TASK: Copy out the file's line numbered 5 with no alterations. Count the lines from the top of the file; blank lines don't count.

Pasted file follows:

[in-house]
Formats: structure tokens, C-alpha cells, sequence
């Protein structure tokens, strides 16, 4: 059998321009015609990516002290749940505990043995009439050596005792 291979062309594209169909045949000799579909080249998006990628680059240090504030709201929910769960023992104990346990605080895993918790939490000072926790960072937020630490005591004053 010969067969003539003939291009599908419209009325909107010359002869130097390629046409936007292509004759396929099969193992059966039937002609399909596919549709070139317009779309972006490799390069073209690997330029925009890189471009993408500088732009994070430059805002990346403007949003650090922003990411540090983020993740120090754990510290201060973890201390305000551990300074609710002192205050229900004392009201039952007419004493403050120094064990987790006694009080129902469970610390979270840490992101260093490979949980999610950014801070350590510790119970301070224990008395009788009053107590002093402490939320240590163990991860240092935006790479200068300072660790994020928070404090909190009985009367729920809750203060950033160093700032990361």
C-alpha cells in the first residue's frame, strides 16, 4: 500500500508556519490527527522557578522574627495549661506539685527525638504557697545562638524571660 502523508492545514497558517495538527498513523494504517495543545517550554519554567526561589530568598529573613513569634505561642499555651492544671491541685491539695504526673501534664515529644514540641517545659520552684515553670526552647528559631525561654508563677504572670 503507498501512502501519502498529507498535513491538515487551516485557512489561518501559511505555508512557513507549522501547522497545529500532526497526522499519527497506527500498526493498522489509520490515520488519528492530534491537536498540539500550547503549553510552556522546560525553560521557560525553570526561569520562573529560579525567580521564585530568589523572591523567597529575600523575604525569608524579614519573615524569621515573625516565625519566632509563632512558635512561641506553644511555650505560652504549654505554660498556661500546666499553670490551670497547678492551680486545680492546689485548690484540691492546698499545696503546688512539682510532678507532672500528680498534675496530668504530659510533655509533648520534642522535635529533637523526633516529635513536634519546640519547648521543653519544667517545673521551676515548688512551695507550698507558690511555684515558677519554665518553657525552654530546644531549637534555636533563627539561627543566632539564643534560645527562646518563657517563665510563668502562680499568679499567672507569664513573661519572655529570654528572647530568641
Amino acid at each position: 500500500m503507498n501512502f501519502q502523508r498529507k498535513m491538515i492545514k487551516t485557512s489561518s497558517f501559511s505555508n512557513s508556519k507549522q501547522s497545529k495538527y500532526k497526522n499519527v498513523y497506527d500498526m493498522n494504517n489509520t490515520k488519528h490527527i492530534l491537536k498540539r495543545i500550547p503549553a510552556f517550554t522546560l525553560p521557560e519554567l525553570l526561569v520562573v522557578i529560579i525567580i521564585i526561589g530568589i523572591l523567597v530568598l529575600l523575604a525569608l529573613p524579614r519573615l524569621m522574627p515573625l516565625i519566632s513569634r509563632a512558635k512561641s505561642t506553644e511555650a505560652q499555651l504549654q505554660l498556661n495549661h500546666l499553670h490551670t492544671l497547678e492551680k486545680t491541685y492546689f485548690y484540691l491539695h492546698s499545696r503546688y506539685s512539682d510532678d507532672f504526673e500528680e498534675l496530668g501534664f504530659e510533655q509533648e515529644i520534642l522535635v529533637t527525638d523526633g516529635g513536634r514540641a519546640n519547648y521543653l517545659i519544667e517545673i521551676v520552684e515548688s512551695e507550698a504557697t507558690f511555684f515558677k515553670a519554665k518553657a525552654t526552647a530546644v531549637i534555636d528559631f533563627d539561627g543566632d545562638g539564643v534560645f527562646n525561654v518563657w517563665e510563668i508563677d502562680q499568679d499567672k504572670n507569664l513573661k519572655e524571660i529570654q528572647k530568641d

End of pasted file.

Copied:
Amino acid at each position: 500500500m503507498n501512502f501519502q502523508r498529507k498535513m491538515i492545514k487551516t485557512s489561518s497558517f501559511s505555508n512557513s508556519k507549522q501547522s497545529k495538527y500532526k497526522n499519527v498513523y497506527d500498526m493498522n494504517n489509520t490515520k488519528h490527527i492530534l491537536k498540539r495543545i500550547p503549553a510552556f517550554t522546560l525553560p521557560e519554567l525553570l526561569v520562573v522557578i529560579i525567580i521564585i526561589g530568589i523572591l523567597v530568598l529575600l523575604a525569608l529573613p524579614r519573615l524569621m522574627p515573625l516565625i519566632s513569634r509563632a512558635k512561641s505561642t506553644e511555650a505560652q499555651l504549654q505554660l498556661n495549661h500546666l499553670h490551670t492544671l497547678e492551680k486545680t491541685y492546689f485548690y484540691l491539695h492546698s499545696r503546688y506539685s512539682d510532678d507532672f504526673e500528680e498534675l496530668g501534664f504530659e510533655q509533648e515529644i520534642l522535635v529533637t527525638d523526633g516529635g513536634r514540641a519546640n519547648y521543653l517545659i519544667e517545673i521551676v520552684e515548688s512551695e507550698a504557697t507558690f511555684f515558677k515553670a519554665k518553657a525552654t526552647a530546644v531549637i534555636d528559631f533563627d539561627g543566632d545562638g539564643v534560645f527562646n525561654v518563657w517563665e510563668i508563677d502562680q499568679d499567672k504572670n507569664l513573661k519572655e524571660i529570654q528572647k530568641d